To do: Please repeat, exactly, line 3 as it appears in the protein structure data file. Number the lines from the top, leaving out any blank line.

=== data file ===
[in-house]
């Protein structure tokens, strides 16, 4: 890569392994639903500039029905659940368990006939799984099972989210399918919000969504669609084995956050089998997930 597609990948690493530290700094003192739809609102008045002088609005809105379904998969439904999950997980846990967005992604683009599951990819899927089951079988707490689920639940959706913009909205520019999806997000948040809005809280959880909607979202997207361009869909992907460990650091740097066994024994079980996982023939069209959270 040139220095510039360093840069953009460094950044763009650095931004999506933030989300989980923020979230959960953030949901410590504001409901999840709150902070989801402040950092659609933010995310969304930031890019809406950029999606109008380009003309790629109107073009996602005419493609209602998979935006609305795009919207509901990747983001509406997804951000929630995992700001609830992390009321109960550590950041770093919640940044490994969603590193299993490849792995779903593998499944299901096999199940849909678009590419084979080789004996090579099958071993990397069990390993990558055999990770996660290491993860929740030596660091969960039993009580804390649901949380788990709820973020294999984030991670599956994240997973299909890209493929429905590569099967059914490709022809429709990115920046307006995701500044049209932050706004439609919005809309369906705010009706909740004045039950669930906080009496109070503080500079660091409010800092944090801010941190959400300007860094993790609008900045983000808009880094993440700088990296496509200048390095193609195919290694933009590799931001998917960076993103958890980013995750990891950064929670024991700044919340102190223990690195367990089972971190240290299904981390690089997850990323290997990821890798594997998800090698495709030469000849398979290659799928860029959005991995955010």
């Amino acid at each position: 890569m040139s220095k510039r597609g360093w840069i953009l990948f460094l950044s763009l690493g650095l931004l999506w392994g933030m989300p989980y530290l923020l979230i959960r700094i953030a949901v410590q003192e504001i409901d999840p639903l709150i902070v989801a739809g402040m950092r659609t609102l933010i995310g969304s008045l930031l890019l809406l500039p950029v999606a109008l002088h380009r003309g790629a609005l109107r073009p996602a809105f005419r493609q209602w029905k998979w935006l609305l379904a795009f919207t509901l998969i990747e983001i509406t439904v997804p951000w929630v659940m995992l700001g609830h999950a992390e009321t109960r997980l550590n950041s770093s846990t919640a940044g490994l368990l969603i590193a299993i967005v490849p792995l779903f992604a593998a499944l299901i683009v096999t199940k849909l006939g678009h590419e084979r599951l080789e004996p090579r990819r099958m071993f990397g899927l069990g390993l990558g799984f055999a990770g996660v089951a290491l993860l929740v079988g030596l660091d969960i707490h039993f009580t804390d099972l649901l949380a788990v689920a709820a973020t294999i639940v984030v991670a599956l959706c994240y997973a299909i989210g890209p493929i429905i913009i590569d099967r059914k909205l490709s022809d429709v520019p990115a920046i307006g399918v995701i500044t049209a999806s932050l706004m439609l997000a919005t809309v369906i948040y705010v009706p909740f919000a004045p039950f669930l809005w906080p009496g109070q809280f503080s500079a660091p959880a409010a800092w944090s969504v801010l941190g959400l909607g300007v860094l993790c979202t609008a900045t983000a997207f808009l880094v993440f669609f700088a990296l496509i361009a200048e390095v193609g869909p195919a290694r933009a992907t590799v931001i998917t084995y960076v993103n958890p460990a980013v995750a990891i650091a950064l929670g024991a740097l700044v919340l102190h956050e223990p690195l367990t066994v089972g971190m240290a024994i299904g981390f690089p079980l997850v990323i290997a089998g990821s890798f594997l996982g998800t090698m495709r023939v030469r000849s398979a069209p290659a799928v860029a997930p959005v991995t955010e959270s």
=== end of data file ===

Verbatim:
């Amino acid at each position: 890569m040139s220095k510039r597609g360093w840069i953009l990948f460094l950044s763009l690493g650095l931004l999506w392994g933030m989300p989980y530290l923020l979230i959960r700094i953030a949901v410590q003192e504001i409901d999840p639903l709150i902070v989801a739809g402040m950092r659609t609102l933010i995310g969304s008045l930031l890019l809406l500039p950029v999606a109008l002088h380009r003309g790629a609005l109107r073009p996602a809105f005419r493609q209602w029905k998979w935006l609305l379904a795009f919207t509901l998969i990747e983001i509406t439904v997804p951000w929630v659940m995992l700001g609830h999950a992390e009321t109960r997980l550590n950041s770093s846990t919640a940044g490994l368990l969603i590193a299993i967005v490849p792995l779903f992604a593998a499944l299901i683009v096999t199940k849909l006939g678009h590419e084979r599951l080789e004996p090579r990819r099958m071993f990397g899927l069990g390993l990558g799984f055999a990770g996660v089951a290491l993860l929740v079988g030596l660091d969960i707490h039993f009580t804390d099972l649901l949380a788990v689920a709820a973020t294999i639940v984030v991670a599956l959706c994240y997973a299909i989210g890209p493929i429905i913009i590569d099967r059914k909205l490709s022809d429709v520019p990115a920046i307006g399918v995701i500044t049209a999806s932050l706004m439609l997000a919005t809309v369906i948040y705010v009706p909740f919000a004045p039950f669930l809005w906080p009496g109070q809280f503080s500079a660091p959880a409010a800092w944090s969504v801010l941190g959400l909607g300007v860094l993790c979202t609008a900045t983000a997207f808009l880094v993440f669609f700088a990296l496509i361009a200048e390095v193609g869909p195919a290694r933009a992907t590799v931001i998917t084995y960076v993103n958890p460990a980013v995750a990891i650091a950064l929670g024991a740097l700044v919340l102190h956050e223990p690195l367990t066994v089972g971190m240290a024994i299904g981390f690089p079980l997850v990323i290997a089998g990821s890798f594997l996982g998800t090698m495709r023939v030469r000849s398979a069209p290659a799928v860029a997930p959005v991995t955010e959270s």